In 1980, two young girls living in northern Sri Lanka committed suicide by eating the seeds of the Yellow Oleander, a common ornamental shrub that grows in most parts of the tropics and is cultivated across Sri Lanka in gardens and hedges. In the following year there were 23 cases of oleander poisoning, apparently spurred by the publicity of the first suicides. There were 46 in the year after that and hundreds of cases in the following years. Since oleander became associated with suicide in Sri Lanka, the number of deaths has risen steadily and health services across the island have been besieged by new cases. Suicide by oleander poisoning remains a major cause of death in Sri Lanka for young and old alike despite an aggressive government campaign to eliminate oleander plants and there seems to be no end in the foreseeable future.
While copycat suicides are not as common as feared, the existence of suicide clusters has been confirmed by studies launched by the Centers for Disease Control (CDC). The actual reason that suicide clusters happen is hard to fathom. Although suicides can come in waves, with one suicide other to commit or attempt to kill themselves, the full extent of the cluster is hard to chart (since not all attempted suicides are reported). Since suicide clusters are most commonly seen in people under the age of 25 or younger, most research studies and literature reviews focus on that age range. There are other high-risk groups however, including psychiatric inpatients, members of minority groups experiencing economic or cultural discrimination, prison inmates. Most recently, we’ve seen a sharp rise among U.S. soldiers deployed on extended missions in remote settings such as Iraq and Afghanistan.
In recent years, suicide has become one of the top five causes of death worldwide for children between the ages of 15 and 19 according to the World Health Organization. A 1987 study of youth suicide by the Centers for Disease Control found that 1 to 5 percent of all youth suicides occur in clusters. Since the suicide of a friend or age peer is often a traumatic experience for adolescents (many of whom are left bewildered by the lack of warning signs), the death of one teen might influence other teens feeling suicidal. Media influences, including the suicide of a well-known celebrity or personal idol can have a similar influence on depressed young people (also known as the Werther effect),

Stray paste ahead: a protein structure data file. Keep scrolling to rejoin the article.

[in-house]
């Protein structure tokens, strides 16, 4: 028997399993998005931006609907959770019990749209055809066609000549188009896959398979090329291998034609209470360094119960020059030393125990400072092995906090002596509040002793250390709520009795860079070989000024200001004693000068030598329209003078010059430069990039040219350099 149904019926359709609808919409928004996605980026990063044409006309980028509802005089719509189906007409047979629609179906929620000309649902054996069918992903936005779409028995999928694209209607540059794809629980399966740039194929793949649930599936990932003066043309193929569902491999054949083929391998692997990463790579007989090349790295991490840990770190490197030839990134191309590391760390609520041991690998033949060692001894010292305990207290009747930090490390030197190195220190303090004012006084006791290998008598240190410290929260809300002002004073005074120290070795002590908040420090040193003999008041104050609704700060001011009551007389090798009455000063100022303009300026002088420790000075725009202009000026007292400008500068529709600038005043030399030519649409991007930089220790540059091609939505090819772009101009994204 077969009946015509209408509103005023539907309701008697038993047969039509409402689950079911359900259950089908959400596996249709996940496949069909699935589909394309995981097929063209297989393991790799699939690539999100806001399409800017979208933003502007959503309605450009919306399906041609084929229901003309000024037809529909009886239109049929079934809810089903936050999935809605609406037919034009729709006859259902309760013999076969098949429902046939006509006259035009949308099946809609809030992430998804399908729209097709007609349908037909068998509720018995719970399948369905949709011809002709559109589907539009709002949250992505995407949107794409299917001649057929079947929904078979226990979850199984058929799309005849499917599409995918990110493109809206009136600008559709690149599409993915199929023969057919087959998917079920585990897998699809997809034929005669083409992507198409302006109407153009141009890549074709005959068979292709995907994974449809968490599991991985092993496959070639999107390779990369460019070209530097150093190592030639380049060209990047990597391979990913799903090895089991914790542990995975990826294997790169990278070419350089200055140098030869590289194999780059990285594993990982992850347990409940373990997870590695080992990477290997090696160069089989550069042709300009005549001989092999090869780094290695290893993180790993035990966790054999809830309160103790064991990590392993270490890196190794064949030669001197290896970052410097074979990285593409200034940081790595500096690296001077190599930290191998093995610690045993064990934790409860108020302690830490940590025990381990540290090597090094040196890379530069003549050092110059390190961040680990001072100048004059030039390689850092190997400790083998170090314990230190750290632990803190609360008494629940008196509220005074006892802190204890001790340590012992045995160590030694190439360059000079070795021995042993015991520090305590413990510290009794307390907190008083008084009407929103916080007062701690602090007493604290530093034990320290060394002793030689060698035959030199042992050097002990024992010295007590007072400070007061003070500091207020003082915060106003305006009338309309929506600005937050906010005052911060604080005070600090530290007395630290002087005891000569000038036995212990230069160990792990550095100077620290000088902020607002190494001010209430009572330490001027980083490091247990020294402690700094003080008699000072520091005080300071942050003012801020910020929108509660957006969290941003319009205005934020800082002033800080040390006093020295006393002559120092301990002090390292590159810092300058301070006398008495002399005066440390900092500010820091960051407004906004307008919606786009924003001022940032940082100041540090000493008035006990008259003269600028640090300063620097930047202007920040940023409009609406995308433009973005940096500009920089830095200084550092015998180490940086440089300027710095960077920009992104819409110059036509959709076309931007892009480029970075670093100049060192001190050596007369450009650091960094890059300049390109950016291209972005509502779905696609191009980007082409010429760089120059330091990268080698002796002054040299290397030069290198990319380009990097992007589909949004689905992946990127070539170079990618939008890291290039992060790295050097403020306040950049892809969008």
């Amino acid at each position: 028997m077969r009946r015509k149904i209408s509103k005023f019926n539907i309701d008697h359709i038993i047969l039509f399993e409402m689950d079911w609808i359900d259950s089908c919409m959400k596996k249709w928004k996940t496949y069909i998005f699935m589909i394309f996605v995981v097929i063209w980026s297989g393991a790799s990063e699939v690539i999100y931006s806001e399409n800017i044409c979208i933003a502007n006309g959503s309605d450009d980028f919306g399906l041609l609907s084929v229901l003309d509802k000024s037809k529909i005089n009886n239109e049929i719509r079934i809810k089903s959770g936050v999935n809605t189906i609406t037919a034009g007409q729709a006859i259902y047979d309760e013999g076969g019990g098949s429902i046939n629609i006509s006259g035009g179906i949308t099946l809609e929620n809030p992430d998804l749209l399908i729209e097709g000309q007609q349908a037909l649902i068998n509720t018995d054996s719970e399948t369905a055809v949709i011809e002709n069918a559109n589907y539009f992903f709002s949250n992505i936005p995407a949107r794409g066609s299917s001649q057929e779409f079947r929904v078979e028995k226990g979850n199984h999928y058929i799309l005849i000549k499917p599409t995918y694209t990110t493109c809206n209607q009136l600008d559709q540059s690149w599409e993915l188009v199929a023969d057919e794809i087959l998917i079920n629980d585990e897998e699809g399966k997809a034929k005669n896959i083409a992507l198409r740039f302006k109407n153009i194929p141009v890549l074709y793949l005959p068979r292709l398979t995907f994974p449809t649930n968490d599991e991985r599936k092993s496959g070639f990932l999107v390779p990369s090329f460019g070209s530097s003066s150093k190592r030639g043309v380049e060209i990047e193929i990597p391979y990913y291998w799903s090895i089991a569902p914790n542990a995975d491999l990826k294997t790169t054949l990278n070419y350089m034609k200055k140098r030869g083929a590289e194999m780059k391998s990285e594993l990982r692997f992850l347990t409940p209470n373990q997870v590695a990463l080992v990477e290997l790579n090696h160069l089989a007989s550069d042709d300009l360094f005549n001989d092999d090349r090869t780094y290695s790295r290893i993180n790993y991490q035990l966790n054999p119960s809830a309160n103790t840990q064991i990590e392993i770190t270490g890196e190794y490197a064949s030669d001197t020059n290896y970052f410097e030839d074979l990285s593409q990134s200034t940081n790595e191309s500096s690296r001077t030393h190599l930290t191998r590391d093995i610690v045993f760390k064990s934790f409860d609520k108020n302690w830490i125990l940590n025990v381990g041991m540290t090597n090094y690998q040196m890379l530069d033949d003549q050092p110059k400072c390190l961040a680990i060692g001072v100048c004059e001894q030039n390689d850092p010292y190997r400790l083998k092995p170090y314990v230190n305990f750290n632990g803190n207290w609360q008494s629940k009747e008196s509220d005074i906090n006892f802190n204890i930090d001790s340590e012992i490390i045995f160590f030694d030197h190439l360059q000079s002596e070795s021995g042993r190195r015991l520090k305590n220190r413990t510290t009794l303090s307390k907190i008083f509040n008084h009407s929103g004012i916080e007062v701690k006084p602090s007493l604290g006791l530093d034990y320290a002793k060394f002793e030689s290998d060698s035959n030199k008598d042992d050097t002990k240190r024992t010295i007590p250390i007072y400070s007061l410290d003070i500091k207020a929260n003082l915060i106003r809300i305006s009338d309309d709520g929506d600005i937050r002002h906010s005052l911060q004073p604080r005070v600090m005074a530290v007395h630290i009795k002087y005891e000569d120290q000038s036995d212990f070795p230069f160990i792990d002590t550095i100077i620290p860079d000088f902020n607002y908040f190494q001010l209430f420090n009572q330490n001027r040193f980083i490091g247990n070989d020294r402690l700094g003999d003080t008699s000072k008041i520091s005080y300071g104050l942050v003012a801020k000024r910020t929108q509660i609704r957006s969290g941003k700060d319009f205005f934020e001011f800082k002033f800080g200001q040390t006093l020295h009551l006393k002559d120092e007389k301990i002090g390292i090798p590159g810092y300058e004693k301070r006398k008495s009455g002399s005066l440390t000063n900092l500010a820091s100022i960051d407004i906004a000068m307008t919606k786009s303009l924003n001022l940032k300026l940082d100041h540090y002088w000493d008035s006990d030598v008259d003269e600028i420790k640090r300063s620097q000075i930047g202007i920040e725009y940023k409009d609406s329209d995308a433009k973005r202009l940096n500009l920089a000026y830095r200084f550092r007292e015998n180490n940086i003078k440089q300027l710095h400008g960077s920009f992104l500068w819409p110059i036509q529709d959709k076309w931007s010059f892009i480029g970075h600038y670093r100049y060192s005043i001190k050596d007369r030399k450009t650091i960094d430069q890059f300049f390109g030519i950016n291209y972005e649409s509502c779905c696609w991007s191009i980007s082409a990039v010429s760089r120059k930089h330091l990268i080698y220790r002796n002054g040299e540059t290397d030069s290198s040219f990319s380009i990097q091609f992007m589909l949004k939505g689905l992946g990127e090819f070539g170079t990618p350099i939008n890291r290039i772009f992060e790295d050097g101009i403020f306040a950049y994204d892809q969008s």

So how can suicide clusters be prevented? Despite calls for responsible reporting of suicide, especially youth suicides in the news media, the tradeoff between journalistic freedom and the possible impact that it can have on impressionable young people can’t be effectively determined. Although young people appear especially susceptible, predicting when the next suicide cluster will occur is virtually impossible. Since suicide clusters cannot be prevented, mental health professionals need to identify suicide clusters and attempt to intervene afterward to keep the cluster from expanding further. In one recent study on suicide clusters in young people published in Crisis: The Journal of Crisis Intervention and Suicide Prevention, a team of researchers based at the University of Melbourne in Australia examined 155 research studies on suicide clusters and how experts managed to prevent additional deaths. Based on their study, they came up with the following list of six recommendations for an effective community-based strategy:
Although community strategies for dealing with suicide clusters show some promise, their actual validity is still undetermined. Although many of the recommended approaches have become common in recent years following multiple suicides, there is still no broad agreement on how they can be used properly. Ultimately, the responsibility is on all of us to recognize how far-reaching suicidal behavior can be, especially when the contagion is spread by word of mouth or sensational media stories.
Whether that damage can be contained before too many more lives are lost is a question that remains to be answered.